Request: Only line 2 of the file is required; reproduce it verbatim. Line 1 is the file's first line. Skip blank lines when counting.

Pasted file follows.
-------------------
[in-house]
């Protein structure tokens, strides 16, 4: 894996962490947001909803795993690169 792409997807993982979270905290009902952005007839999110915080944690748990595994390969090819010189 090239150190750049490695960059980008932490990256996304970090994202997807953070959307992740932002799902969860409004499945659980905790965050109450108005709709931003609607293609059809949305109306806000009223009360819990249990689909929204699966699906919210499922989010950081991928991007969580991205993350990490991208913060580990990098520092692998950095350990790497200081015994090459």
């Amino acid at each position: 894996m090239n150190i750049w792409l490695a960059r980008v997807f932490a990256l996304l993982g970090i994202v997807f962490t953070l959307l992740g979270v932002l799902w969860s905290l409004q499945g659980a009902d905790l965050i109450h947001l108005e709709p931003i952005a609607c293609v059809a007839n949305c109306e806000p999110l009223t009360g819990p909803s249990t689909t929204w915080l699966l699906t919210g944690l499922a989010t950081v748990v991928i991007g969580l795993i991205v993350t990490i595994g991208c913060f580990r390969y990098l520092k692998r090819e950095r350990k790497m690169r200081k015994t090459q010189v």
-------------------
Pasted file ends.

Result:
């Protein structure tokens, strides 16, 4: 894996962490947001909803795993690169 792409997807993982979270905290009902952005007839999110915080944690748990595994390969090819010189 090239150190750049490695960059980008932490990256996304970090994202997807953070959307992740932002799902969860409004499945659980905790965050109450108005709709931003609607293609059809949305109306806000009223009360819990249990689909929204699966699906919210499922989010950081991928991007969580991205993350990490991208913060580990990098520092692998950095350990790497200081015994090459």